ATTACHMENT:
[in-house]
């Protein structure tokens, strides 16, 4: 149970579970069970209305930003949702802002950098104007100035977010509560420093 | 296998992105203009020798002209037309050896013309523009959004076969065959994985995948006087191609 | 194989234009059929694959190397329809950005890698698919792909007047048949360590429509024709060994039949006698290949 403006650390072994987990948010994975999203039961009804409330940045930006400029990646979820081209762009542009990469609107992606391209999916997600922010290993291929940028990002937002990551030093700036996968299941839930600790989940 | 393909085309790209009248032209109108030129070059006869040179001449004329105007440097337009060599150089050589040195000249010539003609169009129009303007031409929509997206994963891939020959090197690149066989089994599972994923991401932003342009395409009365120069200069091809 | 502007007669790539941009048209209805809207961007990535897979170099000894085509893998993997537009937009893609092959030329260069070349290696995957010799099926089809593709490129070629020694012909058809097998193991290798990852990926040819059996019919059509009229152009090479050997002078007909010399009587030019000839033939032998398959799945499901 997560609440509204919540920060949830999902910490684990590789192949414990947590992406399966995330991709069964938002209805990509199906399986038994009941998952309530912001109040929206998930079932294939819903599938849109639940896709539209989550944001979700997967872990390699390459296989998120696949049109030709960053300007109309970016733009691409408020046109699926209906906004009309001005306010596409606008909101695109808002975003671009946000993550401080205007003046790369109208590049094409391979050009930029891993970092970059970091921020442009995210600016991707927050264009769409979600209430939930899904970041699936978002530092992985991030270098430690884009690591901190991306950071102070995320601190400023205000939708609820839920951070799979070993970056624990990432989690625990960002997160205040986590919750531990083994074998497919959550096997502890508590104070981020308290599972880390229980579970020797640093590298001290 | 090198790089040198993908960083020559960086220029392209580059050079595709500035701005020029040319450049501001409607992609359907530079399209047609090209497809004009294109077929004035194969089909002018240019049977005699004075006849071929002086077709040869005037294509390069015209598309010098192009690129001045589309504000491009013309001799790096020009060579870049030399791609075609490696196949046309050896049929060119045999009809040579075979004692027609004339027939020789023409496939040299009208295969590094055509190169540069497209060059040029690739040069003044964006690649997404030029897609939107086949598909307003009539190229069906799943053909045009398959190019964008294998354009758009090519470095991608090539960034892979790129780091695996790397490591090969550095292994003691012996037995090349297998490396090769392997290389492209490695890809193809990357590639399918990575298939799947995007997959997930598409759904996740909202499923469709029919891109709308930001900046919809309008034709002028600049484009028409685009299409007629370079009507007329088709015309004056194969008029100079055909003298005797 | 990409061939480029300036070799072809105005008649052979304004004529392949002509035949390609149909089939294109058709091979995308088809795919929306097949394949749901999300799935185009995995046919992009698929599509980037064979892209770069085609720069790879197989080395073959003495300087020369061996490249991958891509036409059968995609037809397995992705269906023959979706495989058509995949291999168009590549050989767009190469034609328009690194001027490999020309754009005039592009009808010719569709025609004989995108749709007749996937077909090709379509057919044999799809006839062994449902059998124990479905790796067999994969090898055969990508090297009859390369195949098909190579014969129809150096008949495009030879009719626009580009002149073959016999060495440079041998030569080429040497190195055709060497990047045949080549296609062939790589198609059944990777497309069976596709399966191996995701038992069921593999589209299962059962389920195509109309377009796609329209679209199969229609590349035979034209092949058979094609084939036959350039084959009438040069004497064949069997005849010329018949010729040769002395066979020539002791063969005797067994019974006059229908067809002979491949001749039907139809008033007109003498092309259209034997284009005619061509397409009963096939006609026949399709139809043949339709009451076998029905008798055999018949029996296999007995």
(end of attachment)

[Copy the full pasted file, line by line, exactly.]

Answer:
[in-house]
């Protein structure tokens, strides 16, 4: 149970579970069970209305930003949702802002950098104007100035977010509560420093 | 296998992105203009020798002209037309050896013309523009959004076969065959994985995948006087191609 | 194989234009059929694959190397329809950005890698698919792909007047048949360590429509024709060994039949006698290949 403006650390072994987990948010994975999203039961009804409330940045930006400029990646979820081209762009542009990469609107992606391209999916997600922010290993291929940028990002937002990551030093700036996968299941839930600790989940 | 393909085309790209009248032209109108030129070059006869040179001449004329105007440097337009060599150089050589040195000249010539003609169009129009303007031409929509997206994963891939020959090197690149066989089994599972994923991401932003342009395409009365120069200069091809 | 502007007669790539941009048209209805809207961007990535897979170099000894085509893998993997537009937009893609092959030329260069070349290696995957010799099926089809593709490129070629020694012909058809097998193991290798990852990926040819059996019919059509009229152009090479050997002078007909010399009587030019000839033939032998398959799945499901 997560609440509204919540920060949830999902910490684990590789192949414990947590992406399966995330991709069964938002209805990509199906399986038994009941998952309530912001109040929206998930079932294939819903599938849109639940896709539209989550944001979700997967872990390699390459296989998120696949049109030709960053300007109309970016733009691409408020046109699926209906906004009309001005306010596409606008909101695109808002975003671009946000993550401080205007003046790369109208590049094409391979050009930029891993970092970059970091921020442009995210600016991707927050264009769409979600209430939930899904970041699936978002530092992985991030270098430690884009690591901190991306950071102070995320601190400023205000939708609820839920951070799979070993970056624990990432989690625990960002997160205040986590919750531990083994074998497919959550096997502890508590104070981020308290599972880390229980579970020797640093590298001290 | 090198790089040198993908960083020559960086220029392209580059050079595709500035701005020029040319450049501001409607992609359907530079399209047609090209497809004009294109077929004035194969089909002018240019049977005699004075006849071929002086077709040869005037294509390069015209598309010098192009690129001045589309504000491009013309001799790096020009060579870049030399791609075609490696196949046309050896049929060119045999009809040579075979004692027609004339027939020789023409496939040299009208295969590094055509190169540069497209060059040029690739040069003044964006690649997404030029897609939107086949598909307003009539190229069906799943053909045009398959190019964008294998354009758009090519470095991608090539960034892979790129780091695996790397490591090969550095292994003691012996037995090349297998490396090769392997290389492209490695890809193809990357590639399918990575298939799947995007997959997930598409759904996740909202499923469709029919891109709308930001900046919809309008034709002028600049484009028409685009299409007629370079009507007329088709015309004056194969008029100079055909003298005797 | 990409061939480029300036070799072809105005008649052979304004004529392949002509035949390609149909089939294109058709091979995308088809795919929306097949394949749901999300799935185009995995046919992009698929599509980037064979892209770069085609720069790879197989080395073959003495300087020369061996490249991958891509036409059968995609037809397995992705269906023959979706495989058509995949291999168009590549050989767009190469034609328009690194001027490999020309754009005039592009009808010719569709025609004989995108749709007749996937077909090709379509057919044999799809006839062994449902059998124990479905790796067999994969090898055969990508090297009859390369195949098909190579014969129809150096008949495009030879009719626009580009002149073959016999060495440079041998030569080429040497190195055709060497990047045949080549296609062939790589198609059944990777497309069976596709399966191996995701038992069921593999589209299962059962389920195509109309377009796609329209679209199969229609590349035979034209092949058979094609084939036959350039084959009438040069004497064949069997005849010329018949010729040769002395066979020539002791063969005797067994019974006059229908067809002979491949001749039907139809008033007109003498092309259209034997284009005619061509397409009963096939006609026949399709139809043949339709009451076998029905008798055999018949029996296999007995």